The History Of Thanksgiving


Lexi Day, Reporter

Thanksgiving is a holiday that is celebrated in both the United States and in Canada (as well as in several other countries, though they have different traditions). In the US, Thanksgiving is on the fourth Thursday of November. Canada celebrates the holiday on the second Monday of October. However, in both countries it’s a holiday that’s commonly connected with food, family, and gratitude. There are football games and parades–the most popular being the Macy’s Thanksgiving Day Parade–to celebrate the holiday.

One tradition that is observed by just about everyone is the big Thanksgiving meal. Some families have this for lunch, while others may have it for dinner. Some of the most common food on the table is turkey, potatoes, stuffing, cranberry sauce and pie.

So Thanksgiving is a big deal, not just in the United States, but in many other countries too. Some people know the basics of how Thanksgiving began, but others know only the very simplest of details.

“I know there were pilgrims…that’s about it,” Farmington sophomore, Hailey Powell, said.

“Americans sailed the seas on the Mayflower then landed on an island that was already inhabited by Natives,” Sophomore, Grace Farnsworth, said.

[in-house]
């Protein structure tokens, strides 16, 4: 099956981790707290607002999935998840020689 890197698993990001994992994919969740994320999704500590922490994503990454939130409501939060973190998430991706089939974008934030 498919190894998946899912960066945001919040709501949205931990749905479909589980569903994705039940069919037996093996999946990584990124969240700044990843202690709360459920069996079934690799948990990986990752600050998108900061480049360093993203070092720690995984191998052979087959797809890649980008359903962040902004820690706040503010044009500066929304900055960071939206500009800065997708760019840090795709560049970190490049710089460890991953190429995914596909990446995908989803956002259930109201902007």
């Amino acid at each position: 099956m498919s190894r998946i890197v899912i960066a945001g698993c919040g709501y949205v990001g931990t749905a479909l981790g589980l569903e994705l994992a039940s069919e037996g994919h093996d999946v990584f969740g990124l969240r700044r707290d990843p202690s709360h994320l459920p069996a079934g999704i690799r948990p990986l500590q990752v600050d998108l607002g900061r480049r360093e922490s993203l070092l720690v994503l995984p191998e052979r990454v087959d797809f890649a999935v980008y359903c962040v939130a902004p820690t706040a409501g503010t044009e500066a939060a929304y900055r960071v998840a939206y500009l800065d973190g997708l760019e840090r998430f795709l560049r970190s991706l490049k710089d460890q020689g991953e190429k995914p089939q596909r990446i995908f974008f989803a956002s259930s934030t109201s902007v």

Thanksgiving was started by the Pilgrims in 1621, though it was not called “Thanksgiving” until 1623. They had settled in Plymouth, Massachusetts and wished to give thanks for their harvest. They invited the Wampanoag Indians to join them and the Thanksgiving feast was born.

Thanksgiving was first celebrated in 1621, but was not made a national holiday until 1863 by Abraham Lincoln. He declared that it would be celebrated on the last Thursday of the month. President Franklin Roosevelt later moved the holiday to the fourth Thursday in November. Since then the country has celebrated Thanksgiving Day as we know it every year.


Fun Facts:

  • The first national celebration of Thanksgiving lasted three days. They did not have any desserts because it was during the  Civil War and there was no sugar.
  • There was a mix of Pilgrims and Indians at the feast, but it is said that there were only five women present.
  • Turkey, pumpkin pie, and cranberry sauce were not on the menu at the first feast. Instead, they served different meats such as goose and fish, but no turkey. And they did have pumpkin and cranberries, but not in the form we usually have them.
  • There are four US towns that are called “Turkey”. They are located in  Texas, Louisiana, Arizona, and North Carolina.